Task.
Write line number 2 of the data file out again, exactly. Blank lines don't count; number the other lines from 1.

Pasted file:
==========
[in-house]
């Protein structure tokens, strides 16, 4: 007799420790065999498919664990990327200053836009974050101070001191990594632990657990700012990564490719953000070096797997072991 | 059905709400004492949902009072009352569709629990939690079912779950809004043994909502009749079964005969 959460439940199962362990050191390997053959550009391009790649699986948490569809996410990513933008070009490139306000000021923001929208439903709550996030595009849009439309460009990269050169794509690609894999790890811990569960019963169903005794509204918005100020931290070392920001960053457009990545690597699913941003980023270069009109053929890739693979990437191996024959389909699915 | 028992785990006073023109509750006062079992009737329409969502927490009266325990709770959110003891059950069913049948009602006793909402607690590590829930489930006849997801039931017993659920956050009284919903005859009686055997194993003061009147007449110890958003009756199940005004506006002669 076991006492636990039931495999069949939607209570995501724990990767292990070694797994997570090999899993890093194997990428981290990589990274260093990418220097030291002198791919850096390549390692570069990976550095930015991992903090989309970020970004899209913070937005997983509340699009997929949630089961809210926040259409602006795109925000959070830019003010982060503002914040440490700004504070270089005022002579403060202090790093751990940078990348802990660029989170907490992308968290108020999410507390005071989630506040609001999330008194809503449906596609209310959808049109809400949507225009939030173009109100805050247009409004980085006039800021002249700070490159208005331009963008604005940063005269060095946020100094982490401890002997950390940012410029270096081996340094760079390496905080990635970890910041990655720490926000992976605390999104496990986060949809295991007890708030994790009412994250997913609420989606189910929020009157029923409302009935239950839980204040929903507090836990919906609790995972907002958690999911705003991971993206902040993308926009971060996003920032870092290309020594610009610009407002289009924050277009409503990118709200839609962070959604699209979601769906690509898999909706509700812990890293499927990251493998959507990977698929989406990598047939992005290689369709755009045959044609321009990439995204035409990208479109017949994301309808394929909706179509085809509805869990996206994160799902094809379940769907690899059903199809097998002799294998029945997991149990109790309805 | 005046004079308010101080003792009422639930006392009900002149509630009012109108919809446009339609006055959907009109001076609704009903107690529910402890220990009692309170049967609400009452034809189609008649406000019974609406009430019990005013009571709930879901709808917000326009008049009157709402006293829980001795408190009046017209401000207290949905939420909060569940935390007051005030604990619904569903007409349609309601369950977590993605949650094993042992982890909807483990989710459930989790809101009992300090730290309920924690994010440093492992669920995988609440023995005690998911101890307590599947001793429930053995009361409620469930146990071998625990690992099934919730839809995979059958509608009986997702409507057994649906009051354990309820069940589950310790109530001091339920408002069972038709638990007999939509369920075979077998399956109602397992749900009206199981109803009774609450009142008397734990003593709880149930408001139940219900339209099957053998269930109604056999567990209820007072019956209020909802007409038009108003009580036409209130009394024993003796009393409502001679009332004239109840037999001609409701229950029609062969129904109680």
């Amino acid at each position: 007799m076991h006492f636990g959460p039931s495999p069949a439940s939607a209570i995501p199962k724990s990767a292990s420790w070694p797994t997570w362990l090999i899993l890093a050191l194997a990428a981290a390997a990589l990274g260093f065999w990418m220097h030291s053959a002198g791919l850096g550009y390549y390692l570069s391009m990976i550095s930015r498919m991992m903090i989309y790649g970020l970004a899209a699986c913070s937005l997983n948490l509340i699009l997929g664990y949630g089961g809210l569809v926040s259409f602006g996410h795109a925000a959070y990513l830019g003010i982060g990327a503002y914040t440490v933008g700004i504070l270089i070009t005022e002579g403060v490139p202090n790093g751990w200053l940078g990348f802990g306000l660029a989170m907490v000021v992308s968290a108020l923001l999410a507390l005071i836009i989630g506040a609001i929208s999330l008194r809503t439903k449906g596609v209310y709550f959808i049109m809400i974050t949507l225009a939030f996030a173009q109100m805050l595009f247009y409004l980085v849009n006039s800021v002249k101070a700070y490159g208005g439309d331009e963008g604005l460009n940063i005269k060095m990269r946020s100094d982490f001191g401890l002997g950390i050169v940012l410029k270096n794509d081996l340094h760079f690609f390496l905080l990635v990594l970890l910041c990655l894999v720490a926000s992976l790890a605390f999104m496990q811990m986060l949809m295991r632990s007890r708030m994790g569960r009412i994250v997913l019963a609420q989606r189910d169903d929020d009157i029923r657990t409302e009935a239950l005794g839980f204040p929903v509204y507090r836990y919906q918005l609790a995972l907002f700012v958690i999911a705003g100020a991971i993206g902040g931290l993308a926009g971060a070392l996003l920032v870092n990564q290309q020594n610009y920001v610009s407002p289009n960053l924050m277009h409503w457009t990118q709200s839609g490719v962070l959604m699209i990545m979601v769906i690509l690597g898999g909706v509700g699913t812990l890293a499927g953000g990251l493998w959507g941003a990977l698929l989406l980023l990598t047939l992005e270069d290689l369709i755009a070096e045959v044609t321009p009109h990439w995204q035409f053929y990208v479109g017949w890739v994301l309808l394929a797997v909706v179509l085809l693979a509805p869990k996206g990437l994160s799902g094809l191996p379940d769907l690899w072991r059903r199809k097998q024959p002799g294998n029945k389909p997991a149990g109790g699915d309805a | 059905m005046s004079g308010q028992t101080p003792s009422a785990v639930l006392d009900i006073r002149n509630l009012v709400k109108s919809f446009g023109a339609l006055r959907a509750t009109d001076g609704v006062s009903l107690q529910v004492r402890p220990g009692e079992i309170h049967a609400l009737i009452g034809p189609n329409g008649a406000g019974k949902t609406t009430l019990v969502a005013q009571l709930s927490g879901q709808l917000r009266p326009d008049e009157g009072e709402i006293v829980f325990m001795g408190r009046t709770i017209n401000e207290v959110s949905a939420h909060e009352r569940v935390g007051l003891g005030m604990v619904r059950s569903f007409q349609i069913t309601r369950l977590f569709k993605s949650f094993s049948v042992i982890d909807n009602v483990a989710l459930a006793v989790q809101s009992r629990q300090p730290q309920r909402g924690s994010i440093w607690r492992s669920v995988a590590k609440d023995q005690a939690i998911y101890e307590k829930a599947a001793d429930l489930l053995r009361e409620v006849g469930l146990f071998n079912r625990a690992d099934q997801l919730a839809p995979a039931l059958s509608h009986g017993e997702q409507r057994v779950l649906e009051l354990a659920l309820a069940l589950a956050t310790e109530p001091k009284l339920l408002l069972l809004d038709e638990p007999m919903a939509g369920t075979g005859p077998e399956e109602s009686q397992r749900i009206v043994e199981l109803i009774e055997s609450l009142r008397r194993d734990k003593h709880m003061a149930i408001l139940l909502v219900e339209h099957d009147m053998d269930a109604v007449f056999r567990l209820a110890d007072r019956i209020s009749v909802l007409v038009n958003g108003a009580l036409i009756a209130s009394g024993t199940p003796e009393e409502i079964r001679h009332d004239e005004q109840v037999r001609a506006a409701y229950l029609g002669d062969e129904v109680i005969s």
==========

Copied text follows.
């Protein structure tokens, strides 16, 4: 007799420790065999498919664990990327200053836009974050101070001191990594632990657990700012990564490719953000070096797997072991 | 059905709400004492949902009072009352569709629990939690079912779950809004043994909502009749079964005969 959460439940199962362990050191390997053959550009391009790649699986948490569809996410990513933008070009490139306000000021923001929208439903709550996030595009849009439309460009990269050169794509690609894999790890811990569960019963169903005794509204918005100020931290070392920001960053457009990545690597699913941003980023270069009109053929890739693979990437191996024959389909699915 | 028992785990006073023109509750006062079992009737329409969502927490009266325990709770959110003891059950069913049948009602006793909402607690590590829930489930006849997801039931017993659920956050009284919903005859009686055997194993003061009147007449110890958003009756199940005004506006002669 076991006492636990039931495999069949939607209570995501724990990767292990070694797994997570090999899993890093194997990428981290990589990274260093990418220097030291002198791919850096390549390692570069990976550095930015991992903090989309970020970004899209913070937005997983509340699009997929949630089961809210926040259409602006795109925000959070830019003010982060503002914040440490700004504070270089005022002579403060202090790093751990940078990348802990660029989170907490992308968290108020999410507390005071989630506040609001999330008194809503449906596609209310959808049109809400949507225009939030173009109100805050247009409004980085006039800021002249700070490159208005331009963008604005940063005269060095946020100094982490401890002997950390940012410029270096081996340094760079390496905080990635970890910041990655720490926000992976605390999104496990986060949809295991007890708030994790009412994250997913609420989606189910929020009157029923409302009935239950839980204040929903507090836990919906609790995972907002958690999911705003991971993206902040993308926009971060996003920032870092290309020594610009610009407002289009924050277009409503990118709200839609962070959604699209979601769906690509898999909706509700812990890293499927990251493998959507990977698929989406990598047939992005290689369709755009045959044609321009990439995204035409990208479109017949994301309808394929909706179509085809509805869990996206994160799902094809379940769907690899059903199809097998002799294998029945997991149990109790309805 | 005046004079308010101080003792009422639930006392009900002149509630009012109108919809446009339609006055959907009109001076609704009903107690529910402890220990009692309170049967609400009452034809189609008649406000019974609406009430019990005013009571709930879901709808917000326009008049009157709402006293829980001795408190009046017209401000207290949905939420909060569940935390007051005030604990619904569903007409349609309601369950977590993605949650094993042992982890909807483990989710459930989790809101009992300090730290309920924690994010440093492992669920995988609440023995005690998911101890307590599947001793429930053995009361409620469930146990071998625990690992099934919730839809995979059958509608009986997702409507057994649906009051354990309820069940589950310790109530001091339920408002069972038709638990007999939509369920075979077998399956109602397992749900009206199981109803009774609450009142008397734990003593709880149930408001139940219900339209099957053998269930109604056999567990209820007072019956209020909802007409038009108003009580036409209130009394024993003796009393409502001679009332004239109840037999001609409701229950029609062969129904109680």